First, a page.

Optometrists

Almost two million people are living with significant sight loss in the UK and this figure is predicted to double to four million by 2050.

Optometrists have an important role to play in preventing people from losing their sight unnecessarily.

Preventing avoidable sight loss

Our Preventing avoidable sight loss guide introduces optometrists and ophthalmologists to RNIB's work to develop evidence-based eye health interventions. It provides an overview of:

  • the five key areas optometrists and ophthalmologists can address to improve access to, and design of, local eye care services
  • RNIB's research into the barriers and enablers that affect access to primary and secondary eye care services
  • the key recommendations from an evidence review examining the effectiveness of intervention strategies to address inequalities in eye health care
  • the Community Engagement Project’s pilot interventions, which seek to improve eye health for groups at an increased risk of sight loss.

Download our Preventing avoidable sight loss guide to learn about RNIB's pilot eye health interventions and the actions you can take to help increase eye care service uptake and treatment concordance.

Optometrists can save the sight of wet AMD patients

Our new report highlights how optometrists can help prevent unnecessary sight loss in wet AMD patients by making faster referrals. Wet AMD - or wet Age-Related Macular Degeneration - is an eye condition that affects 40,000 older people every year. As wet AMD can develop very quickly, resulting in loss of central vision, urgent referral to a hospital eye clinic is vital.

The report - Don't lose sight! Don't delay! - is part of RNIB's Save our Sight (SOS) campaign. It reveals that the time taken from first contact, to referral, to diagnosis varies greatly, with 69 per cent of cases being diagnosed outside of the recommended seven days. Three quarters (74 per cent) of patients had their first contact with a community optometrist. Wet AMD can lead to sight loss in as little as three months. This is why it's vital that patients are diagnosed in the eye clinic within seven days, and that treatment commences within the next week - in line with Royal College of Ophthalmologists guidance.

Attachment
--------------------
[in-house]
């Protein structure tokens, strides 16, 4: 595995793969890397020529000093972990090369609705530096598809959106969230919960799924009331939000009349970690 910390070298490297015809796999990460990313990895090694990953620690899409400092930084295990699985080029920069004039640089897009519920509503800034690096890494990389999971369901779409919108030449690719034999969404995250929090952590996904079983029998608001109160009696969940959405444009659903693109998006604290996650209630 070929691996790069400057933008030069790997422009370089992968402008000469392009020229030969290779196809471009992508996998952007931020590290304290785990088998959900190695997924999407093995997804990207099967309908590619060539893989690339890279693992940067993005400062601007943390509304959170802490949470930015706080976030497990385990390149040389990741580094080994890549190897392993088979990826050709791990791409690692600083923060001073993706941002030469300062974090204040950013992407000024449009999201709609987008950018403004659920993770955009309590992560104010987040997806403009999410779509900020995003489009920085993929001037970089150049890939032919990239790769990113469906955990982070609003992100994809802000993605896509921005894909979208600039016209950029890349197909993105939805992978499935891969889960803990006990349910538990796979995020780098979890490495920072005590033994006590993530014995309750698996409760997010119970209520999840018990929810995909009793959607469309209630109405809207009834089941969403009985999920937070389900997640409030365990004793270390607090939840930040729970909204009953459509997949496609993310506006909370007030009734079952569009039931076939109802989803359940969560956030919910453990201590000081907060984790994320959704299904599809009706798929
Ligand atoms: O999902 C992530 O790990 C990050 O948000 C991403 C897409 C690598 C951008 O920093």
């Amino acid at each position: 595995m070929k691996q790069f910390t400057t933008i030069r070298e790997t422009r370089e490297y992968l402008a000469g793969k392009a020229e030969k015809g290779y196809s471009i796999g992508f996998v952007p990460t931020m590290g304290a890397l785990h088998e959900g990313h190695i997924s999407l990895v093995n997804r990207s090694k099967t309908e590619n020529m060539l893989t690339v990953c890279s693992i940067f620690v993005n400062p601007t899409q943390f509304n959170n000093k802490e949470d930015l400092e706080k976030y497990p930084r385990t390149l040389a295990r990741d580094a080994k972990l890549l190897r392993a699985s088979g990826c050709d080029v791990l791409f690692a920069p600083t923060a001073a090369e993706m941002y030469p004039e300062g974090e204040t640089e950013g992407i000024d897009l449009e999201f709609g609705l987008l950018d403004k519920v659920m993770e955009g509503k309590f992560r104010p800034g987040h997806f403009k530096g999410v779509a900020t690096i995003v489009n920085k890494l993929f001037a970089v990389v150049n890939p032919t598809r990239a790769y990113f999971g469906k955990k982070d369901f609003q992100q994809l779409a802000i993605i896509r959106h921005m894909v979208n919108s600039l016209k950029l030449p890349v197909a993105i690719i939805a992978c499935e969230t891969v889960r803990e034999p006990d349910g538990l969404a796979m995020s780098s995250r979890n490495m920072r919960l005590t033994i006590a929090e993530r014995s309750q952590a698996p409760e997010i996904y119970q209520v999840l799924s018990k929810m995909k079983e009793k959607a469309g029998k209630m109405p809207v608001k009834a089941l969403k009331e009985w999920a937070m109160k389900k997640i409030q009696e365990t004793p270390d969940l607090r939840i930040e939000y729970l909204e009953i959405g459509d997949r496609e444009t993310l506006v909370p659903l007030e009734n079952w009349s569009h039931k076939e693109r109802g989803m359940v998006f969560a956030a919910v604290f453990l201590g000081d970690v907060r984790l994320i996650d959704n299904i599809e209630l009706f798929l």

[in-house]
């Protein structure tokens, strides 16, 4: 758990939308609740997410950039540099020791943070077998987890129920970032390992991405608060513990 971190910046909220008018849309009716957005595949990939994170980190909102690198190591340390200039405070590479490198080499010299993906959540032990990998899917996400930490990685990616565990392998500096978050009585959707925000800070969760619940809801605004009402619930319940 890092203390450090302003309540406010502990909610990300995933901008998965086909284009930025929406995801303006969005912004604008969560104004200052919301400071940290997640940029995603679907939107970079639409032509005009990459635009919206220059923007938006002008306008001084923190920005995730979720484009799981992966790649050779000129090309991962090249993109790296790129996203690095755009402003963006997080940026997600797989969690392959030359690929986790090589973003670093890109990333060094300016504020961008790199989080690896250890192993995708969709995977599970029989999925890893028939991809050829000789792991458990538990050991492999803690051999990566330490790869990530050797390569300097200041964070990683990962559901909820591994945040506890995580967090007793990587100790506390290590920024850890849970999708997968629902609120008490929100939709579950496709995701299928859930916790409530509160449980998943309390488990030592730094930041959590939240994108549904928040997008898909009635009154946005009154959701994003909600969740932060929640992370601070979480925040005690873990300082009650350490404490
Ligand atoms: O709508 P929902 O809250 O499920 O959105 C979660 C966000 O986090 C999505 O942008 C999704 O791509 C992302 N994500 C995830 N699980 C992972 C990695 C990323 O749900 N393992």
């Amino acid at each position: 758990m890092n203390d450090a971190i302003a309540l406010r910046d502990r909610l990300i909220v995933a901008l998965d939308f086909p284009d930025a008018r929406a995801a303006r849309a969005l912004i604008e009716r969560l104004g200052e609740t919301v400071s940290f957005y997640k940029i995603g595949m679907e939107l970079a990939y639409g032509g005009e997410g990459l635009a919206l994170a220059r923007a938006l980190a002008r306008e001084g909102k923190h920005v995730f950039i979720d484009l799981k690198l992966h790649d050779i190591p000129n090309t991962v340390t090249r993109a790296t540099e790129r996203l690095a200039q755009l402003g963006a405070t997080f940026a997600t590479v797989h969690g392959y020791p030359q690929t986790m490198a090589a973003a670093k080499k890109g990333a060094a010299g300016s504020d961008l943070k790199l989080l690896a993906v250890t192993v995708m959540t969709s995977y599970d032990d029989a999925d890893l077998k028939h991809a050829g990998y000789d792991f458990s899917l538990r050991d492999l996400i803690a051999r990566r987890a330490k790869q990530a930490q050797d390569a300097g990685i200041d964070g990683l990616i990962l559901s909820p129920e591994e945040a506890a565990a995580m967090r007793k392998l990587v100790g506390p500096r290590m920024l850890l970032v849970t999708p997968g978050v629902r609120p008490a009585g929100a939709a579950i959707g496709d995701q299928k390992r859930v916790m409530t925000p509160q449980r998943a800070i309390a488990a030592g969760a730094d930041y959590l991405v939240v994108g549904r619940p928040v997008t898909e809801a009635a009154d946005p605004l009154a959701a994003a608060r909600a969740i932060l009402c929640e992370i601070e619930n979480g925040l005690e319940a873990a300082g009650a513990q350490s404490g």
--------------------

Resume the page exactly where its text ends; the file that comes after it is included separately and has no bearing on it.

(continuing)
Other key findings from the report highlight that:

  • Preventable delays are caused by some GPs or optometrists not following their local rapid referral procedures.
  • Patients can be referred unnecessarily between optometrist and GP, delaying diagnosis.
  • One third (34 per cent) of patients felt that there was a lack of information and support at the time of referral and diagnosis.
  • Over referral of patients who don't have wet AMD is also an issue, due to a lack of appropriate diagnostic technology in the community.

RNIB is calling on community optometrists to follow their local rapid referral pathway to help save the sight of wet AMD patients. Actions for optometrists include:

  • "Making every contact count", asking at risk groups to return immediately if their vision changes or they start to see wavy lines.
  • Making sure that patients understand that their referral to the eye clinic is urgent.
  • Knowing and using appropriate, local rapid referral pathways for wet AMD patients.

Download the reports

Knowledge and research hub

We are a leading source of information on sight loss and the issues affecting blind and partially sighted people. Access our statistics, evidence and reports in our research hub.

Visit the research hub